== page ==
Howdy all! Well, hopefully this post finds you well today. Central Asia is literally one of the most incredible, inspiring and definitely surprising destinations in this whole wide world of ours. I know I write on it a lot, but can you blame me? It’s also a bit of a secret too, with not as many western travellers heading there as, well so many other destinations around the world. Today, as 2021 slowly screeches to a halt and we wait to see how hard it’s going to be to get 2022 going (in hopefully a more positive manner) I thought now would be a good time to select seven things to see in Central Asia. I’ve managed to get to all five of the ex-Soviet countries, and so I’m going to include at least one spot from every country in these seven.
7. Iskander-Kul, Tajikistan
This beautiful lake is a few hours serious travel from the capital of Dushanbe, and at the height of summer is the place to be in Tajikistan, so much so that the President of the country has his personal holiday home at one end of it. Getting to the lake is half the fun, going through the Anzob Tunnel on the way and then for the last couple of hours leaving sealed roads, passing villages as you ascend to Iskander-Kul. Try to go in season as I was the weekend after the tourist season officially ended and the resort there was closed and there wasn’t much happening. But you know, it was in some ways better that way!
See Also – Moving on to Iskander-Kul and Khujand
6. Baikoner Cosmodone, Kazakshtan
This is the one place on the list I haven’t been to yet. You can visit it via a tour, which I think would be so cool as this place, still used today, is where they launch some of the cosmo and astronaughts to the International Space Station. It dates back to the Soviet days, and somehow the idea of a spae centre in Central Asia sounds so … unexpected!
5. Altyn Arashan, Kyrgyzstan
Natural beauty is not in short supply in Centrral Asia, particularly in Kyrgyzstan and Tajikistan. Altyn Arashan is a small spot in a sort of cuddlesack in the mountains to the east of Issyk-kul, another beautiful and popular Central Asian lake (one of the biggest fresh water lakes in the world). You need a four wheeled drive to get to this spot, which is bereft of comforts like electricity, but is a good starting points for a couple of hikes, has a hot spring and is frankly, gorgeous!
4. Registan, Samarkand
Ancient madrassas, three in total, pointing inwards to this square. Very special place in the awesome city of Samarkand, Uzbekistan. There’s more to see in Samarkand, including some amazing tombs and mosques, but this is the highlight, the thing people principally come to see, the place for a great selfie I guess (or wedding pics). You can go into all three of them and you won’t be disappointed.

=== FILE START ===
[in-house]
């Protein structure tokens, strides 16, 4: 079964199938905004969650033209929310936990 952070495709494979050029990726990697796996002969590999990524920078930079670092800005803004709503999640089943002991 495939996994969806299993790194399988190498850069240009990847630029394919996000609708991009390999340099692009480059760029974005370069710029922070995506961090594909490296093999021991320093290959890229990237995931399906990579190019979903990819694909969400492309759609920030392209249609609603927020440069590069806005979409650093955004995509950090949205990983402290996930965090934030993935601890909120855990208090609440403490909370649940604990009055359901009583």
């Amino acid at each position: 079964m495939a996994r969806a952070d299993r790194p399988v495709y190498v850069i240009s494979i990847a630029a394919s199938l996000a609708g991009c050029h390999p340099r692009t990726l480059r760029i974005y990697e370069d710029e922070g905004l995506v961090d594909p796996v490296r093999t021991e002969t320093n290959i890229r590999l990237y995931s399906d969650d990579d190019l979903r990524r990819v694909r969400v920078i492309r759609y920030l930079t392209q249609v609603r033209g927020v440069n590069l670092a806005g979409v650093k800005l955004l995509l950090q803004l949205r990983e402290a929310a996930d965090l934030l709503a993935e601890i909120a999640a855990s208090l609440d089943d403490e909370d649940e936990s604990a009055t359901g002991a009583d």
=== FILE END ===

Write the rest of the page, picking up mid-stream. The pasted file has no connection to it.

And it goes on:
See Also – Samarkand’s Incredible Registan!
3. Darvaza Crater, Turkmenistan
So yeah. 1971, drilling for gas, some guys found some. It caught alight, created a crater, it started burning. Not to worry they said, it will burn out in a few weeks. 2021, still burning fifty years later (happy birthday Darvaza Crater!) It’s big and there’s a camp of yurts there, best visited at night. Incredible, and just so very ‘Turkmenistan’.
See Also – Turkmenistan 5-Day Tour the Full Story Part One
2. Ashgabat, Capital of Turkmenistan
I decided I would only include one of the incredible ‘weird’ cities in Central Asia on my list, and it was between Ashgabat and Nursultan (capital of Kzakshtan) as to which one made it. Honestly, driving around Ashgabat for an hour looking at the giant buildings, the marble apartment blocks, the fulling enclosed ferris wheel, the giant green book, the parks and their ominous statues, it blows you away. The country has become rich, mostly off natural gas, and this is how the President chose to spend the money. Is it worth it? I wouldn’t think so. And as Turkmenistan is a tricky place to get in, well, not so many people have seen it. But …. BOY!
See Also – 26 Photos of Ashgabat to Blow Your Mind!
1. Old City, Khiva, Uzbekistan
Uzbekistan’s cities of Samarkand and Bukhara are incredible examples of Islamic architecture, and so worth travelling to. But if you want to see what is surely as well preserved as any central Asian old city, then Khiva is the one that you can’t afford to miss. You can stay in the old town itself and wander around it for a couple of days, never needing to leave its walls and just really feel what it was like to live in such as place a few hundred years ago or more. Yes, the insides of buildings are modernised for tourists, some turned into hotels or museums, but essentially you feel like you are transported into the past when in the old city. Until the throngs of tourists ‘round the corner I guess. But honestly, it’s a fantastic monument to the past and, in my mind the best place to go in all of Central Asia.
See Also – Sunday Spotlight – Khiva
Thanks for reading today – before I go, a mention to one other site I haven’t got to and that’s the Aral Sea in both Kazakshtan and Uzbekistan. It dried up decades ago and boats were just left where they sat. You can visit these boats in both countries and it sounds pretty cool! Thanks for popping by today, take care, and May the Journey Never End!